Painted Doll (Q&A)




PAINTED DOLL is the new band formed by heavy metal legend Chris Reifert (Autopsy, Death) and comedian/guitar shredder Dave Hill (Valley Lodge, Cobra Verde).

‘Poppy psych with a serious sixties vibe’.

Please meet Dave and Chris.




What was the biggest fun during the making of the last album?


On one of those days, I weirdly had horrible allergies where I had a runny nose and was sneezing nonstop. And I was recording with our friend Tom Beaujour’s prized 1963 Gibson SG, so it was fun watching him try to conceal how horrified he was at that the whole time even though I felt really bad about it. I don’t know how he got that thing clean when I was done. It must have taken a team of specialists in a lab somewhere. Also, Chris’ mom made me cookies, which were awesome! Thank you again, Mrs. Reifert!


If the budget was unlimited, how would you record the next record?


Chris and I would both dress in historically accurate Viking costumes and record the album live only we’d each be on a different mountain top the whole time. Also, there would be a build-your-own burrito bar and a guy who would make a fresh guacamole and stuff whenever we wanted. And every fifteen minutes or so, some smoking hot naked chick would ride by on horseback for no apparent reason whatsoever. Oh, and we’d do everything analog.


Is recording a record easier than getting it heard nowadays?


Totally. But fortunately, there are enough music freaks just like us out there willing to hunt down what they like.


The meaning of ‘success’ has changed over the years. When will the new record be a success?


The fact that we made the record is a success to me. That’s what matters to me- doing stuff. I don’t worry too much about what happens after that. Then again, if a dude in an El Camino rolled up next to me at an intersection while cranking our record and then after I look over at him, he just blew the red light and sped off down the road while giving me the finger, that would be pretty cool too. That’s the sort of scenario I like to envision when making a record.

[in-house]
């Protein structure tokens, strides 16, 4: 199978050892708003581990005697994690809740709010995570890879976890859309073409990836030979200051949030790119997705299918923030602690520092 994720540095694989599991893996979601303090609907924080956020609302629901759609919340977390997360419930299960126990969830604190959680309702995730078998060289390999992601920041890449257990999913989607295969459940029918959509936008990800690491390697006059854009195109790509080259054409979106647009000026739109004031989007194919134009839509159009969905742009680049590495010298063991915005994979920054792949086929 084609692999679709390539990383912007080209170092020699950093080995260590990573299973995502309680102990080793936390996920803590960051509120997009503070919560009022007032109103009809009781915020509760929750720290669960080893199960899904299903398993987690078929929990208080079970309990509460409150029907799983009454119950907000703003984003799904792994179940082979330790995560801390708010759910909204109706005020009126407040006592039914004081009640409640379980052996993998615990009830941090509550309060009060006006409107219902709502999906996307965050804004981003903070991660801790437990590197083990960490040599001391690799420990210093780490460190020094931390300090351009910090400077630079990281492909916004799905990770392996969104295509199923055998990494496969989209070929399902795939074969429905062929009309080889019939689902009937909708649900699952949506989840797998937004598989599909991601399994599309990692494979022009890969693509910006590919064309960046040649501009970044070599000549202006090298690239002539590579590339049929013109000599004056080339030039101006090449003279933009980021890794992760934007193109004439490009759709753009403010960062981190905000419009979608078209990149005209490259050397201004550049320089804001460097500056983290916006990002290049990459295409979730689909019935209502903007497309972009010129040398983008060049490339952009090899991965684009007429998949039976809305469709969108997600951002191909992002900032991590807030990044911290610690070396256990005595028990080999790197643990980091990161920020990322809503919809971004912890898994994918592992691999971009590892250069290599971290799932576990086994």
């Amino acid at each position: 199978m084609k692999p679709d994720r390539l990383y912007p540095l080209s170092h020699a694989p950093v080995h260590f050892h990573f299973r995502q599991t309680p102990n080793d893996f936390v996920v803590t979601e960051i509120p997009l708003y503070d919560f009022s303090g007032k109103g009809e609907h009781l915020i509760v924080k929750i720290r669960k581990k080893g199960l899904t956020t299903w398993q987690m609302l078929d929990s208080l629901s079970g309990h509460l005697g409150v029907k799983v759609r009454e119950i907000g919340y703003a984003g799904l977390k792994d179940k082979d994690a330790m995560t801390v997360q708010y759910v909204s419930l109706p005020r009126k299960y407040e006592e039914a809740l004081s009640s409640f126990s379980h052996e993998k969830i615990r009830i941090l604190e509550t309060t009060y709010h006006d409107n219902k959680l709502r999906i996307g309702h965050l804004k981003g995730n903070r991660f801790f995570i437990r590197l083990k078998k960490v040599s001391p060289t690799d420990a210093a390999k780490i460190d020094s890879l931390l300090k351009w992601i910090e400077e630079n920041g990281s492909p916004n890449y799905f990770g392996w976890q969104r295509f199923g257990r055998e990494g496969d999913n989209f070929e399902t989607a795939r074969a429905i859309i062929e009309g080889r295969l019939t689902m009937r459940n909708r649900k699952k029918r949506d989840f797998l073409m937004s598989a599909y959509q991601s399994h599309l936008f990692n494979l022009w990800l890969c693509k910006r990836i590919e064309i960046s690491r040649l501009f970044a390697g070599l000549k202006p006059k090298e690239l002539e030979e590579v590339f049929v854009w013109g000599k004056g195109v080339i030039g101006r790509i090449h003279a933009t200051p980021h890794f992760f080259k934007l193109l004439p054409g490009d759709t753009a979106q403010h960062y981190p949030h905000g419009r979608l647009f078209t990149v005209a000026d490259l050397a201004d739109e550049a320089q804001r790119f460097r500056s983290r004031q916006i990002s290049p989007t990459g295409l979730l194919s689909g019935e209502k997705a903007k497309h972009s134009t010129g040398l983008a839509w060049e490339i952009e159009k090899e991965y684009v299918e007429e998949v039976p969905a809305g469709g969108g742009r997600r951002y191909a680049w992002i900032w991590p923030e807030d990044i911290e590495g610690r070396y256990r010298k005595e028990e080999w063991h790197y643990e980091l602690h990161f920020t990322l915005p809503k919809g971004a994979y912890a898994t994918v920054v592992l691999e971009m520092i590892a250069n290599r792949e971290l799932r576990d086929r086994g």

Every family birthday, same story. Again, you have to explain what kind of band you are in. What’s the story this time for aunt Jenny and uncle Clive?


I tell them I have a band with my friend Chris, who also plays in a death metal band called Autopsy. It takes me about 45 minutes to explain what that means. When that’s finally over, I tell them Chris and I have a band called Painted Doll where we like to write catchy rock songs to glorify our lord Satan and then sometimes we get pizza or something afterward.












What was the biggest fun during the making of the last album?

The short answer would be jamming and recording with Dave. That would be accurate, but there’s other stuff too like the actual hanging out part, which is how this thing started to begin with. Eating lots of cheap (but good!) pizza, going to the bar down the street from the studio after recording, even though I don’t remember all of it. Haha! Little things like that. Tom Beaujour, who recorded the album was awesome to work with. He’s a great dude who knows his shit and had a ridiculous amount of cool instruments and gear at the ready. He also knows more about Cheap Trick than just about anyone else, so points for that. Overall, watching and hearing our crazy idea of a band actually come to life was pretty damn cool. Sometimes in life you find yourself in Hoboken, NJ recording the debut Painted Doll album and you think “Whoa! This totally fucking rules!”